Phaseolus texensis is a new species known only from rocky canyons of the eastern and southern Edwards Plateau of central Texas. Morphological examination and field observations, in conjunction with current molecular phylogenetic analyses based on nuclear ribosomal and chloroplast DNA sequences and a discrete and limited geographical range, support the taxonomic recognition of this species, which is accordingly described and illustrated here.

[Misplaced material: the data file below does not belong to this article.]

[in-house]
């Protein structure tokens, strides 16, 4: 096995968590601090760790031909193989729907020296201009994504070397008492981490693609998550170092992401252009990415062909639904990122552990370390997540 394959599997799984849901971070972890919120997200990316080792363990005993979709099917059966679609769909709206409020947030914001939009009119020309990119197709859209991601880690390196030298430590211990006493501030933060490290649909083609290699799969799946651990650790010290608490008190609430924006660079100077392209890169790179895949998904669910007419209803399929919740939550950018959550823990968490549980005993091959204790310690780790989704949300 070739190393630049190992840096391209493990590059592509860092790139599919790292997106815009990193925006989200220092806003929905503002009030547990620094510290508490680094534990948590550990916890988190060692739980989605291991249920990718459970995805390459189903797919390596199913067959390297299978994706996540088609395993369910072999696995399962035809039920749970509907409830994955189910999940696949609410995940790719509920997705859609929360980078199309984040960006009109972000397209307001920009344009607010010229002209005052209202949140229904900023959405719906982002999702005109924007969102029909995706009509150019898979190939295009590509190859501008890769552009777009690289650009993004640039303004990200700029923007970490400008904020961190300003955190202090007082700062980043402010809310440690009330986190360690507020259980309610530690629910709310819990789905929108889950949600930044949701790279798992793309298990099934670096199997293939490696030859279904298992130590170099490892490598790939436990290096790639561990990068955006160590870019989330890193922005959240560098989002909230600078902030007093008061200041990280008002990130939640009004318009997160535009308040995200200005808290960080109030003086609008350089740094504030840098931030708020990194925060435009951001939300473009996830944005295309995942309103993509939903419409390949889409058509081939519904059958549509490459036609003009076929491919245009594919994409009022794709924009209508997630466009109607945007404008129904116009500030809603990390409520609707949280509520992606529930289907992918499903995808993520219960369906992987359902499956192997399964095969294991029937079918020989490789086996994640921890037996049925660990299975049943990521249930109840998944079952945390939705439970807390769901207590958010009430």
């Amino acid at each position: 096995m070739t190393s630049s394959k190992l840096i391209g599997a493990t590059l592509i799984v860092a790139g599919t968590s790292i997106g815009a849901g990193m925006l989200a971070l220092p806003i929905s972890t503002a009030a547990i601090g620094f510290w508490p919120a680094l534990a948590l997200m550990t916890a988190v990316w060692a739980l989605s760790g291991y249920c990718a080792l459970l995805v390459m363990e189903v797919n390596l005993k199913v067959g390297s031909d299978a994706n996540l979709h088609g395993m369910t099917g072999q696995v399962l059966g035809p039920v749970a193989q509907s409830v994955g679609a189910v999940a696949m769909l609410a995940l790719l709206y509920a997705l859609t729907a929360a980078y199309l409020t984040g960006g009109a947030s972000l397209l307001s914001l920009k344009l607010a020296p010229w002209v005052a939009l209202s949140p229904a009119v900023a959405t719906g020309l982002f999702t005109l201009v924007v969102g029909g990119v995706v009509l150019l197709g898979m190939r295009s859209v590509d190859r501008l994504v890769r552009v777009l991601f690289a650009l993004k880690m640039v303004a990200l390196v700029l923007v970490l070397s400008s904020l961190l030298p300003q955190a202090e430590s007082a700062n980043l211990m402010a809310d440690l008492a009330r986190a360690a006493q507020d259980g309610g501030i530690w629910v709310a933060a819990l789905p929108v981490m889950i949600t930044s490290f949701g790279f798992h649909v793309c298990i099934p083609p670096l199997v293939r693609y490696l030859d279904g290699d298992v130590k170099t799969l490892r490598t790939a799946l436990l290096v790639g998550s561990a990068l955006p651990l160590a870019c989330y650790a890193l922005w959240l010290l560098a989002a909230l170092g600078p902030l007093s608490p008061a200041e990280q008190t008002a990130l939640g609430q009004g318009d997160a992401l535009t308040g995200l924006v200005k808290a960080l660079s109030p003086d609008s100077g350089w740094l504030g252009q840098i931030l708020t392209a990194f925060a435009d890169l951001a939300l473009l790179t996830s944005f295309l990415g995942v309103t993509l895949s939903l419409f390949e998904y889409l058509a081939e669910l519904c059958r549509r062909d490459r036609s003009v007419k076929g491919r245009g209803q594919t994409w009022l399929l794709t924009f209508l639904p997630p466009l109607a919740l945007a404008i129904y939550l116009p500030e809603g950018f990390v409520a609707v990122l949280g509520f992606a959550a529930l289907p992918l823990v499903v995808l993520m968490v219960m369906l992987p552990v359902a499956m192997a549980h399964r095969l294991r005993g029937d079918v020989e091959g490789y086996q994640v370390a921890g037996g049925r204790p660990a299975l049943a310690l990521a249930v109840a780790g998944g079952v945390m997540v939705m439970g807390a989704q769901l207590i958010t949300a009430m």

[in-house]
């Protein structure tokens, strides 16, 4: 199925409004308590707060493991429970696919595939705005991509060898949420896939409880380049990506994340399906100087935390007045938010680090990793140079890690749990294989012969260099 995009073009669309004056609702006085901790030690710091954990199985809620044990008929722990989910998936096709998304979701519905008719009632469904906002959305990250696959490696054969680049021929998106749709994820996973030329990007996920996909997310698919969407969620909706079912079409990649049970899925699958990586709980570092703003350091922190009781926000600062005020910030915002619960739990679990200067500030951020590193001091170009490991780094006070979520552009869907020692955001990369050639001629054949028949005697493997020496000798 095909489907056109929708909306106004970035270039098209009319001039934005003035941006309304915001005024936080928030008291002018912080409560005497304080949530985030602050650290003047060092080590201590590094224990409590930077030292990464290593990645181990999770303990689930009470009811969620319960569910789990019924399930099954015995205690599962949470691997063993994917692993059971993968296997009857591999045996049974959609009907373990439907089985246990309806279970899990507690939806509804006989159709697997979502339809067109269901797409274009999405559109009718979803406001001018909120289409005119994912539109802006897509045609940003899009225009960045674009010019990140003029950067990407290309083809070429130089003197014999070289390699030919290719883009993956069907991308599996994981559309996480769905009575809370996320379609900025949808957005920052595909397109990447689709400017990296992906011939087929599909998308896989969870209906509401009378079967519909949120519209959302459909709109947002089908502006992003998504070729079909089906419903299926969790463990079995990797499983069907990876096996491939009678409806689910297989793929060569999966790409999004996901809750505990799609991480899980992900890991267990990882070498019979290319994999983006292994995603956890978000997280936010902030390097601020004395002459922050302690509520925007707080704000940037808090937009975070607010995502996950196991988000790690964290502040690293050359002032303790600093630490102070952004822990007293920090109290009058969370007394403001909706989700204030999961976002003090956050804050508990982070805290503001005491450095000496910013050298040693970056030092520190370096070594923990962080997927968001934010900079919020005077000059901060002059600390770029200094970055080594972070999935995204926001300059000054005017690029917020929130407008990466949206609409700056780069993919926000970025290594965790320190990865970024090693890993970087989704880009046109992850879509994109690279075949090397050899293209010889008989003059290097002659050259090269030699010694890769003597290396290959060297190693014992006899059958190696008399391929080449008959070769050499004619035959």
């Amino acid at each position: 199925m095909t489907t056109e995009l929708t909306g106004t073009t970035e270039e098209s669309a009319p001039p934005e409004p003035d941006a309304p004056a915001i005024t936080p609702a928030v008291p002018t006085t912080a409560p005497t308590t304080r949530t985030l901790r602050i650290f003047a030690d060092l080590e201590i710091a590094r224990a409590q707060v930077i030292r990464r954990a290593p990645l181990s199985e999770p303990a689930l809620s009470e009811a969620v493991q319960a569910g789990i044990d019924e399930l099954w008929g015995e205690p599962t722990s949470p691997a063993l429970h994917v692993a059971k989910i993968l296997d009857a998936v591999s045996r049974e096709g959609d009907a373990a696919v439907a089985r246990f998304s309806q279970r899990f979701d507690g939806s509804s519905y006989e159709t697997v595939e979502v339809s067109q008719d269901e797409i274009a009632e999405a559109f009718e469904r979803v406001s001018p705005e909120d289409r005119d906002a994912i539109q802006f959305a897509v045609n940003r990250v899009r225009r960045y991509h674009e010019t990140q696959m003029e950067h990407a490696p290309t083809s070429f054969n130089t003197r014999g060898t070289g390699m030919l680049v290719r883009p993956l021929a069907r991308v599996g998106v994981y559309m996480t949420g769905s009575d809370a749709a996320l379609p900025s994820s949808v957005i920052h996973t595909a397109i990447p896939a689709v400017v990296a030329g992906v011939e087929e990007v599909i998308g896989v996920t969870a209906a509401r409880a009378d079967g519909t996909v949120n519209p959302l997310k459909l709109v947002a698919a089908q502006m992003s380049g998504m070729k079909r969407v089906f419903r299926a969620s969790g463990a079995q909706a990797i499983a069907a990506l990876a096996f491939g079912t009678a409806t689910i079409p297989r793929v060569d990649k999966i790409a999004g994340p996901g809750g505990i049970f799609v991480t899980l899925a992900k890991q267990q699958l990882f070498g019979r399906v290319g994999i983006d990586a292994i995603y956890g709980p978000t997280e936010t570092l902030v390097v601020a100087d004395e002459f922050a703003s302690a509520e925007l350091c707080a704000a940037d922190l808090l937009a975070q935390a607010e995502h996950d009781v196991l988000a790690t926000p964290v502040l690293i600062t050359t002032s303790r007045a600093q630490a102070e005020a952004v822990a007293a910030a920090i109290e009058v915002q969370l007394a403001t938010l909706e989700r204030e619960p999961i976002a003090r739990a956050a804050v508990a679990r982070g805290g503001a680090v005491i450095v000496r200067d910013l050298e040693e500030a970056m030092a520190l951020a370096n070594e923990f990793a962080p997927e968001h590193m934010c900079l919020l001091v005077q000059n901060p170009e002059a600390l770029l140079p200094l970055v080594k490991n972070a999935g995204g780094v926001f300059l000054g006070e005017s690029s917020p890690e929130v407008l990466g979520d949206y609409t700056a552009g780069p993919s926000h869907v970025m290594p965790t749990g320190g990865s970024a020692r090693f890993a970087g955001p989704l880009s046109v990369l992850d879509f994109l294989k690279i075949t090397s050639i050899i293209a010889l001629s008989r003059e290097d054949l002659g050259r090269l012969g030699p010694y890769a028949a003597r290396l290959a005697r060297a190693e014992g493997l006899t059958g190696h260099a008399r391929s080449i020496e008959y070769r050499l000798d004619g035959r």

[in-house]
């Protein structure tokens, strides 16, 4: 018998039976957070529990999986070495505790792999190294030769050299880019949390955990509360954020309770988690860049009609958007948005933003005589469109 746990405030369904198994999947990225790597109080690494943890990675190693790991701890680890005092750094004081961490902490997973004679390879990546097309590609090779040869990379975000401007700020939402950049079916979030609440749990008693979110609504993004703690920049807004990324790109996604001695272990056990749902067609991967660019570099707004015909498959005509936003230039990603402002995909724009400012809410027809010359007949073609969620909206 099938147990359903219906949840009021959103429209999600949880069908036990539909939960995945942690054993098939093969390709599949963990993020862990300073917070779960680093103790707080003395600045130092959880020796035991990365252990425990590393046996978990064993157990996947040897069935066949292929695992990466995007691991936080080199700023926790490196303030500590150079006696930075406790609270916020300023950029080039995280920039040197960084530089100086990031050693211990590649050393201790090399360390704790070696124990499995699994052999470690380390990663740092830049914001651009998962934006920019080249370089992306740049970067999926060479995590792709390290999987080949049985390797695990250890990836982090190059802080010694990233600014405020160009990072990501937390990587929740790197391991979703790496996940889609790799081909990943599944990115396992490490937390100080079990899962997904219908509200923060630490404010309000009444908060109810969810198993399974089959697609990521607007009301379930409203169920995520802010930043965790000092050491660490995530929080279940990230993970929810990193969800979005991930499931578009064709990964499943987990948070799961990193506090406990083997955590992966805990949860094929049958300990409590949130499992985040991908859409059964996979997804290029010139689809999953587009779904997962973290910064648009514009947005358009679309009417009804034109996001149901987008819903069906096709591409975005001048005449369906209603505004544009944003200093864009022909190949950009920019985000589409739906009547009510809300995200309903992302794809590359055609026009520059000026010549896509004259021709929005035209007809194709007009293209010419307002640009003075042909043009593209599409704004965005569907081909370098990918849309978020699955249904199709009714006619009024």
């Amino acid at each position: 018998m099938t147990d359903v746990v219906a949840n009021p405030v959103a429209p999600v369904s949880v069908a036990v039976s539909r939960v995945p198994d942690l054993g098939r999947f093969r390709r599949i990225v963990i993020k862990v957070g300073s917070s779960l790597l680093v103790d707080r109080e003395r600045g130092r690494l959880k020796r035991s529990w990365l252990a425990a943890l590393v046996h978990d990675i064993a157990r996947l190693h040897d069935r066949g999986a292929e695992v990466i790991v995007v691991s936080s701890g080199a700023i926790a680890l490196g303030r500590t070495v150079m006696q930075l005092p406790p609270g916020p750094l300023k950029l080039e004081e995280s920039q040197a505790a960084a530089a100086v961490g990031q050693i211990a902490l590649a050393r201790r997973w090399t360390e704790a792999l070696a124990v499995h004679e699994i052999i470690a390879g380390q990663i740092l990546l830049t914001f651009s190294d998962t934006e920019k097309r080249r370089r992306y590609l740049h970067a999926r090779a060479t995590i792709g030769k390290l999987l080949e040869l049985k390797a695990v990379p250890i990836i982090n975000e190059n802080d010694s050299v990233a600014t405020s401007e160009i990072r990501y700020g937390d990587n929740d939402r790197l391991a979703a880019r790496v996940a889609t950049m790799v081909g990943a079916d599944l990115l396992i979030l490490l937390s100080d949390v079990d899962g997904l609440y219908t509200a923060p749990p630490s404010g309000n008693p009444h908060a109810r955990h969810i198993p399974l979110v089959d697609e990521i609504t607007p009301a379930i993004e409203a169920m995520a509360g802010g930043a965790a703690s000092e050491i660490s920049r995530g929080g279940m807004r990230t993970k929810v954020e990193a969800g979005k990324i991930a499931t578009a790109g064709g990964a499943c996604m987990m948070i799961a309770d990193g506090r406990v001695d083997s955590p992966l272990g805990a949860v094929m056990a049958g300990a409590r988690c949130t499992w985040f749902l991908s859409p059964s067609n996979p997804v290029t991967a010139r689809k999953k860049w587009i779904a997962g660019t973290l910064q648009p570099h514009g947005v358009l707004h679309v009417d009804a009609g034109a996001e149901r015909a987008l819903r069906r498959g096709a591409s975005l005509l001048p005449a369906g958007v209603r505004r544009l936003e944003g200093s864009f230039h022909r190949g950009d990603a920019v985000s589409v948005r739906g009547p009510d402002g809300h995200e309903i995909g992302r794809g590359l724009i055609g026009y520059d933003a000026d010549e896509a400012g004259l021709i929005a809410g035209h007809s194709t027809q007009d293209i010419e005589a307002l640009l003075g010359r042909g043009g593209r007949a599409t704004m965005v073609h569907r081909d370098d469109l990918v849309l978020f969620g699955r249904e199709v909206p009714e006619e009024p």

During the course of a taxonomic revision of Phaseolus for the Flora of North America (Delgado-Salinas, in prep.), it became evident that plants from the botanically relatively well-known central part of Texas represent taxonomically problematic populations meriting further study. One herbarium specimen from this area (V. L. Cory 52444 CAS-DH) was annotated in the first half of the last century by Oliver W. Norvell as Phaseolus pedicellatus var. scabrellus ined. (Section Pedicellati Freytag). Subsequently, Delgado-Salinas (1985) hypothesized these plants to be atypical forms of P. polystachios (L.) Britton, Sterns & Poggenb., a species of the eastern U.S.A. Recently, Freytag and Debouck (2002) identified two herbarium specimens from this area as P. polystachios subsp. smilacifolius (Pollard) Freytag (Section Paniculati Freytag), pointing out, however, that the plants concerned were anomalous in this taxonomic placement. Apparently, Debouck (in Freytag & Debouck, 2002) was of the opinion that these plants would be better referred to another species. This has lead to consternation, particularly for workers not conversant with this group.